A Rock and a Hard Place

Pub Date:   |   Archive Date: 20 Sep 2019

Member Reviews

I enjoyed this book. The author takes us on a rollicking ride retelling his time as a PhD geology student in Africa. Geology information is dispersed throughout the story. The author made me feel like I was there with him. The descriptions of the landscape, rocks, people were well detailed. The author had multiple close calls with danger. He was able to survive with a little bit of knowledge and a lot of luck. What a great adventure. Thank you for allowing me to review an advanced copy.
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Delightfully adventurous, reading George Zelt's nonfiction narrative of his decades in geology and petrology is akin to enjoying the wild adventures of his heroes, such as Mark Twain, Jules Verne, and Jack London. Mr. Zelt is well blessed with both the "stories to tell" and the talent and wit to express them well for the edification of readers, many of whom are "armchair travellers" enjoying vicariously.
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The author wrote a great account of the personal journey they embarked on.  The honest and detailed writing made it easy for the reader to feel invested in their journey.
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George Zelt spent most of his life before he turned thirty searching for specific rocks in the Kalahari Desert/Namibia and Botswana.  He was trying to prove that the rocks in this area were not what prior books on the area were from.  It's way too technical for me to try and explain it, but the man whose he is trying to prove wrong is a professor at the University where he studying to get his PhD.

The early part of the book is really a travelogue by a 1980s vagabond who visits Rhodesia, South-West Africa and Apartheid South Africa (SA).  This part of the book is really a study in the sociology of the end of the British Empire and the Colonies they created in Southern Africa under the tutelage of Cecil Rhodes. He helps to show that except in the big cities and the areas settled by the Boers, people didn't make  much of the Apartheid laws.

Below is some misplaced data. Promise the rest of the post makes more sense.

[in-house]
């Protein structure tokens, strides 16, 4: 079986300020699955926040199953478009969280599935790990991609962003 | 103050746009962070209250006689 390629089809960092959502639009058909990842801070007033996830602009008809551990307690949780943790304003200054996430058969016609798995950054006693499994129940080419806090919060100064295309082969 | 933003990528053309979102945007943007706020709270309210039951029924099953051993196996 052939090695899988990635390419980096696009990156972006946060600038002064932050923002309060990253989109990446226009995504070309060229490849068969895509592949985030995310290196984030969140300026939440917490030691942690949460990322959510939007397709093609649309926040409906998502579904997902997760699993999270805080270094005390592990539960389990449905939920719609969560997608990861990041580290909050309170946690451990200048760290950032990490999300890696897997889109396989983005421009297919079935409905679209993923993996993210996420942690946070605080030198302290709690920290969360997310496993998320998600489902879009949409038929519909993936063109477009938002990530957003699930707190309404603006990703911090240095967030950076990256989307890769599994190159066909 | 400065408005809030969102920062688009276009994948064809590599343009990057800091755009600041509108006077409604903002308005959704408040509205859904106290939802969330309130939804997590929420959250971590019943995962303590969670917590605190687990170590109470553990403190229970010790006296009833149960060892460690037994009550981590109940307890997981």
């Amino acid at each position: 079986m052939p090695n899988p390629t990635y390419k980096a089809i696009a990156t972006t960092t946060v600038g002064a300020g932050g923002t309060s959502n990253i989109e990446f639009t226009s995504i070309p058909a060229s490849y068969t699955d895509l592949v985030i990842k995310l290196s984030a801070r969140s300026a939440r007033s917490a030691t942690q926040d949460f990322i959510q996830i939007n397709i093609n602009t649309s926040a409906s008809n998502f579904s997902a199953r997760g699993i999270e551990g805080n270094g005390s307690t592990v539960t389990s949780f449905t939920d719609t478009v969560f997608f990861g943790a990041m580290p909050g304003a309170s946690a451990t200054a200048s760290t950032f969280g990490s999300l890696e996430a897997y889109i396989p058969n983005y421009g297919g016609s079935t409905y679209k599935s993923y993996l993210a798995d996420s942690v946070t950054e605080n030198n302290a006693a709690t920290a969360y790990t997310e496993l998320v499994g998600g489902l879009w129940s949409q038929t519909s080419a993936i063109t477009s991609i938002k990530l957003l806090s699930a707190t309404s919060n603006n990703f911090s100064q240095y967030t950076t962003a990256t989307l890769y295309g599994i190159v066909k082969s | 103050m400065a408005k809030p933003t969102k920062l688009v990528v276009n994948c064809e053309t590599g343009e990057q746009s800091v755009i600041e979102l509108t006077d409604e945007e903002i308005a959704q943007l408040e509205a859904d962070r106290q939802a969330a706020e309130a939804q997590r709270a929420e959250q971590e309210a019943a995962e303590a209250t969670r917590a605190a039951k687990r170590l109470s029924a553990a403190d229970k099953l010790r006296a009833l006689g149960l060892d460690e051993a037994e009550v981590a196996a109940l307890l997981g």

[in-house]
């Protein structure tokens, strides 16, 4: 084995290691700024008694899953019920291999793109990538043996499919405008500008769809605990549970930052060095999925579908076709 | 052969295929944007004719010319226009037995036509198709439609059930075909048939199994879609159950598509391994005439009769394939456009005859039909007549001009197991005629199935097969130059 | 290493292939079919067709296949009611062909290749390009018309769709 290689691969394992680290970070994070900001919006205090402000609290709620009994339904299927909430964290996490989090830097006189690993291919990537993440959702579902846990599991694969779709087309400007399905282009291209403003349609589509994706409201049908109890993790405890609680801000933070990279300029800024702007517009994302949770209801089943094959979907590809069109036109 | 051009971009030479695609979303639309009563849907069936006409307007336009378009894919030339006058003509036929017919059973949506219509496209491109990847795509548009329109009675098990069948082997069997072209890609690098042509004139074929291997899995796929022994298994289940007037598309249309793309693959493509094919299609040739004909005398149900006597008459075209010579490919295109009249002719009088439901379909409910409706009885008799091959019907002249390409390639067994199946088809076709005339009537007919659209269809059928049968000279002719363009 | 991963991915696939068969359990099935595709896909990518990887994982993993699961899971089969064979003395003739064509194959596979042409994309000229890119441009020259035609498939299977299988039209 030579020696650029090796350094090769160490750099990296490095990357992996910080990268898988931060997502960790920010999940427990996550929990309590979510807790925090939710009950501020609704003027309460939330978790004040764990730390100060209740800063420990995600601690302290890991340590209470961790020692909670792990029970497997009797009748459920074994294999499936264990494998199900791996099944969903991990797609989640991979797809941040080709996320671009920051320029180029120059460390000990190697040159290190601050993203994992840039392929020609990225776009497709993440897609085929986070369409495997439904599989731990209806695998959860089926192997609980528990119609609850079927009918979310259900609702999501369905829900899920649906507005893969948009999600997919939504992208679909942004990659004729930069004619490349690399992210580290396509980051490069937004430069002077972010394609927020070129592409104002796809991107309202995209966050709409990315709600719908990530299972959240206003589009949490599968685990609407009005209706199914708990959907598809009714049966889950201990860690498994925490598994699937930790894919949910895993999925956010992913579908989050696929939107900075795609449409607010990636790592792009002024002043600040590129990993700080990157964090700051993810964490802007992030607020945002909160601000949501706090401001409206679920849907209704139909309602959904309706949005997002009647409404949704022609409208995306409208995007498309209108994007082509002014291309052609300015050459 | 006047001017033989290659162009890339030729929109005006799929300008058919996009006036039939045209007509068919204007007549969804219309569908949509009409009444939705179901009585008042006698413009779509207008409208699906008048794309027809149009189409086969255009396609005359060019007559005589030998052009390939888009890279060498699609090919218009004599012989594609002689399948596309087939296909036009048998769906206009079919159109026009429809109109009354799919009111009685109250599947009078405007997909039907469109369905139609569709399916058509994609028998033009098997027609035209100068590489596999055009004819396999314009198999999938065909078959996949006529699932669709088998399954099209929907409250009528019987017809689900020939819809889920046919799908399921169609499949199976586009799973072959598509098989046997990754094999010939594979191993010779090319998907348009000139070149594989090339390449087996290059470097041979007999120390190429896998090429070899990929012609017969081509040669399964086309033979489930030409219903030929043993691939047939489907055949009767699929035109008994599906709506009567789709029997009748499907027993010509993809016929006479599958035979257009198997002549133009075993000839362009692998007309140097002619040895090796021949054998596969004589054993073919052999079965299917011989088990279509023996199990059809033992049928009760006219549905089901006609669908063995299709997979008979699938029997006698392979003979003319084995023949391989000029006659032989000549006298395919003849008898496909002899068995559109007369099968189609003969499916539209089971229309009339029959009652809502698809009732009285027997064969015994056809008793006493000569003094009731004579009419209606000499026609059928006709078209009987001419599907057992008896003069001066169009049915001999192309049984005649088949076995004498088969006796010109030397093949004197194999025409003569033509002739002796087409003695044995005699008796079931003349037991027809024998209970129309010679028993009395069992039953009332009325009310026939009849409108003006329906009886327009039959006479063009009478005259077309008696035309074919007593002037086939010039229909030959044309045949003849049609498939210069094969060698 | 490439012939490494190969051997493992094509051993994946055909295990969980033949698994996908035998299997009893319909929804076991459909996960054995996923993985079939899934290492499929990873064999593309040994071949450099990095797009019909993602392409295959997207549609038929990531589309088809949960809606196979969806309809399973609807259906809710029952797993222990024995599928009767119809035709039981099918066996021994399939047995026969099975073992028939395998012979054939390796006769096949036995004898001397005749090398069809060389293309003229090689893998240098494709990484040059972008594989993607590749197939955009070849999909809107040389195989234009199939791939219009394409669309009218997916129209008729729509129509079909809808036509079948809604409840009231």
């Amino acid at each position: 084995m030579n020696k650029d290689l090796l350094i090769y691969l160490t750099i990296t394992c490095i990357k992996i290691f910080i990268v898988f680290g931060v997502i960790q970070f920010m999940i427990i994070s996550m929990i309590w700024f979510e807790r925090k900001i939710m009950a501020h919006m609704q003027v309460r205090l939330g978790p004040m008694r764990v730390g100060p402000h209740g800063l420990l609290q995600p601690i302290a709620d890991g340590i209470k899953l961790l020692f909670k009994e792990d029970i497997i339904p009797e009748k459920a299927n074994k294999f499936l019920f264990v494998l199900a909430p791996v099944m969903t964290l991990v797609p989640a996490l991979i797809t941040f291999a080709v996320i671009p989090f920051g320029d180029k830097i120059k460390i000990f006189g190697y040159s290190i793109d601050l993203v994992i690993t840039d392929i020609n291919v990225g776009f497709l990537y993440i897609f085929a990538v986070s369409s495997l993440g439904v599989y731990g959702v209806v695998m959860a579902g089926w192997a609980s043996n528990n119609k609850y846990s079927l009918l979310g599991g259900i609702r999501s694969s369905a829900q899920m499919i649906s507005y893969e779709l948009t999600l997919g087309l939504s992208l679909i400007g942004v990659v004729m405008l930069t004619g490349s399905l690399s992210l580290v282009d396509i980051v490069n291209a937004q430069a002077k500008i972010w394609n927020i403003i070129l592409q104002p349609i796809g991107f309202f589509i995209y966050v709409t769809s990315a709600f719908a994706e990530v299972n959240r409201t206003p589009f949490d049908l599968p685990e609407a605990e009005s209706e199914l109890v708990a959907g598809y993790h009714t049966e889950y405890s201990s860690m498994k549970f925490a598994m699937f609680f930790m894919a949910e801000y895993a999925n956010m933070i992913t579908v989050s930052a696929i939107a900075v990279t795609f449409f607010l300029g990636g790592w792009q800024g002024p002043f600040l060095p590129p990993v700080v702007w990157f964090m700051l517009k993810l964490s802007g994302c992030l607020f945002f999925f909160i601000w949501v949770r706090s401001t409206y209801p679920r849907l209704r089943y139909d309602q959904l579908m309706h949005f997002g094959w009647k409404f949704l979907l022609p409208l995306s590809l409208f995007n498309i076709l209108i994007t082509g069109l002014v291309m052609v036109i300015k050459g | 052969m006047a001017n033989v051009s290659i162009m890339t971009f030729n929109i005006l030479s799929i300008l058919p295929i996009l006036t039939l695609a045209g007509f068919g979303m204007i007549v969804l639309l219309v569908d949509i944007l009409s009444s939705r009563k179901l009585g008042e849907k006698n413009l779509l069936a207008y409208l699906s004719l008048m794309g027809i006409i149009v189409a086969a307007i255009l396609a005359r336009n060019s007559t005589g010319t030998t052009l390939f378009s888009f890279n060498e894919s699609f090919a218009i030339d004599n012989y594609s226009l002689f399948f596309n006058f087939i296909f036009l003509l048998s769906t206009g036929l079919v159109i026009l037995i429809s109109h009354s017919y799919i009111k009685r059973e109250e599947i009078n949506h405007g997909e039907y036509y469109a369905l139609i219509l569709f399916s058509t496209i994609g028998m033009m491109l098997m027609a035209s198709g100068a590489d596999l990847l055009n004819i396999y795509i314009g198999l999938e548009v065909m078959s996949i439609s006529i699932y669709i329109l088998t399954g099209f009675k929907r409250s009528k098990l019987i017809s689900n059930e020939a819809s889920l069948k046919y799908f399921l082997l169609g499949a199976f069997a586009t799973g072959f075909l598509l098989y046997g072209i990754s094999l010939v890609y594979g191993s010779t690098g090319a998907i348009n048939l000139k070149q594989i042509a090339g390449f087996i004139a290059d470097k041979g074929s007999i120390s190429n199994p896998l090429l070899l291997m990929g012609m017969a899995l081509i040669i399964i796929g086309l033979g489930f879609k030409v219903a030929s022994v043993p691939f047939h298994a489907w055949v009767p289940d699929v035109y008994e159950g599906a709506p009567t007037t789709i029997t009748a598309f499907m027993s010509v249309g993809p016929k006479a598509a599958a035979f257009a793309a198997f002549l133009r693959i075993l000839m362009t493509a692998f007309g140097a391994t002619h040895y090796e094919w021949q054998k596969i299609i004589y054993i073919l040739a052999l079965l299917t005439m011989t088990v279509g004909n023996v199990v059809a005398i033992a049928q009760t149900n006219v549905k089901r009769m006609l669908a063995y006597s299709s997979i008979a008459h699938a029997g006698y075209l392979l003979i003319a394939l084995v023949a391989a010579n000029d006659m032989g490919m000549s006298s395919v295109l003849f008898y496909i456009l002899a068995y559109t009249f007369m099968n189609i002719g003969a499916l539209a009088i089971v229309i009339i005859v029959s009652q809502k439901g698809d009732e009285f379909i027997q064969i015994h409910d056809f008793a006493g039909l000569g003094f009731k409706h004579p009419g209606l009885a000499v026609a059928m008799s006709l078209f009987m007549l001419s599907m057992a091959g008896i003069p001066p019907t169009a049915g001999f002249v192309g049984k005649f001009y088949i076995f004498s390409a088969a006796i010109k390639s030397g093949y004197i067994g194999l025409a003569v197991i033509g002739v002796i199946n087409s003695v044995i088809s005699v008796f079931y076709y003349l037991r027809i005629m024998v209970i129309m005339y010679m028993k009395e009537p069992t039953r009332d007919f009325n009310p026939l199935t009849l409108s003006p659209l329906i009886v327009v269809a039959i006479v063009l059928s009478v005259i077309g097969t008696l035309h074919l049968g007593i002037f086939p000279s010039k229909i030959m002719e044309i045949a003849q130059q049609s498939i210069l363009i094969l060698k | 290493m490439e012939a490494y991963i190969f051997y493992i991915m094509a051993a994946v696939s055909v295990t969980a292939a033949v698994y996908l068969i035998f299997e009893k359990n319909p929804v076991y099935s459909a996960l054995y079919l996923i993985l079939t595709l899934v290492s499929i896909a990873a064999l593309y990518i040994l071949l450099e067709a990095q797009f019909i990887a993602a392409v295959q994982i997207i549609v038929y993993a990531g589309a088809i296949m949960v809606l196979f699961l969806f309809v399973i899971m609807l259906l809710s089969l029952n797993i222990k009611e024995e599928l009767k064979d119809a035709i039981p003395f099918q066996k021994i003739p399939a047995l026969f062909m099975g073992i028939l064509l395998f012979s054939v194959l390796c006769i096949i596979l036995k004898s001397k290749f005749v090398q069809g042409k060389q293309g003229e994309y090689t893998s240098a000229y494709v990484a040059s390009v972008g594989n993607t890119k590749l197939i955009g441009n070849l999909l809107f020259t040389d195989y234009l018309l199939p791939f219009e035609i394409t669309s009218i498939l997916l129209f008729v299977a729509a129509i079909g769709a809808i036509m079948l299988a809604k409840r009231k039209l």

Unfortunately, in my opinion, the later parts of the book are Zelt's explanation as to all he is doing and what a good guy and pleasant person he is and is especially happy to be doing things that would get him in trouble with the government if they knew.  But considering he spends most of his time out in some water-less desert, who would have cared.  Once he leaves SA, he makes sure that everyone he meets or hangs out with, how 'cool' he was.  It gets boring real fast.  

A good writer should know when to stop, George Zelt didn't learn this or did his editor.
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Oh no no. The first chapter started with Mr. Zelt and his friend illegally mining rocks in modern-day Namibia. This is 100% me, and please call me overly sensitive. But as corrupt as the African government may be, it rubs me the wrong way to see a group of white men just doing whatever they want regardless of the law.

I'm very very sorry, cannot finish.
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